Picture of bill of the Horn Billed Auk
The old English name for the Razorbill, and also the Guillimot, of modern
ornithologists, the Auk is now a collective name for members of the Family
The Great Auk is also known as the Gare-Fowl, and the Little Auk is
well-known to Arctic seamen as the Rotche. The greatest number of
forms belonging to this Family inhabit the North Pacific, and have been
separate into various genera. Some of them exhibit the seasonal shedding
of the outgrowths on the sheath of the bill and on the head that, as in
the Puffin, are only assumed in spring. Among them is the curious Rhinoceros
Auklet (Cerorhyncha (or Ceratorhina) monocerata) also
known as the Horn Billed Auk or Unicorn Auk, which by shedding the horn-like
protuberance rising between the nostrils, and here illustrated, led to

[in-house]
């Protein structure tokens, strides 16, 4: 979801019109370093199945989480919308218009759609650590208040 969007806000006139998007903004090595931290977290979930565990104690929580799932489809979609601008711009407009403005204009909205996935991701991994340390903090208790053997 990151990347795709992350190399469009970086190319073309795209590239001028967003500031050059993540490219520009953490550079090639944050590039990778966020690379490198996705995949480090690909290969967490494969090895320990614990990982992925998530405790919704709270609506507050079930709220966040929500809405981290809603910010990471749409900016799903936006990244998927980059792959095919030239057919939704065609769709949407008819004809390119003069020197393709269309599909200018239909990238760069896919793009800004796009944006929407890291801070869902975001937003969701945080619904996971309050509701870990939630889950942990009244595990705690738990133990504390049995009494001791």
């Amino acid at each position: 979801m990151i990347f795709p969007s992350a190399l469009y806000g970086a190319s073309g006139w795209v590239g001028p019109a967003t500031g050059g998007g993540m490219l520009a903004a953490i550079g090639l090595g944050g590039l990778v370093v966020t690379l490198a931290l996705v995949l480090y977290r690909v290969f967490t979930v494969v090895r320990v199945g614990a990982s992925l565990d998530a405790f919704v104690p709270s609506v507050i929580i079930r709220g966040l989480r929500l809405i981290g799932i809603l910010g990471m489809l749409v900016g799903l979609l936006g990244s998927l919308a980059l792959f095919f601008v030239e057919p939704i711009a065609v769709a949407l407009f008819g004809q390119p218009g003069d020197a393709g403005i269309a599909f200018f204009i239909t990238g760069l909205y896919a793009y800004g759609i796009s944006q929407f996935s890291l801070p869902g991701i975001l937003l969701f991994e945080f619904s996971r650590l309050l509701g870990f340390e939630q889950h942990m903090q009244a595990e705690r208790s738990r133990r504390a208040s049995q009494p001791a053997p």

no few mistakes until the peculiarity was known.
A corruption of Amadavat.
The ordinary Latin word for Bird, and in its plural form, Aves,
scientific name of the Class of Vertebrate Animals which comprises every
kind of Bird. The want of an adjective derived from Avis
Bird was, in the 19th Century, one much felt both in Latin and English
(Aviarius exists as a Latin adjective, but its precise meaning is
somewhat indefinite, and its use can hardly be recommended). In English,
remedy was considered hopeless, for bird-like is not enough, and "birdy"
could only be regarded as jocular. From Latin, an attempt was made to fix
this defect by the invention and use by some writers of "avian" - a form
which scholars declared to be unclassical, though they allowed that "avine"
might perhaps be admitted. Of Greek origin "ornithic" was considered quite
justifiable. In modern times, the word avian seems to have won out
among all of these suggestions.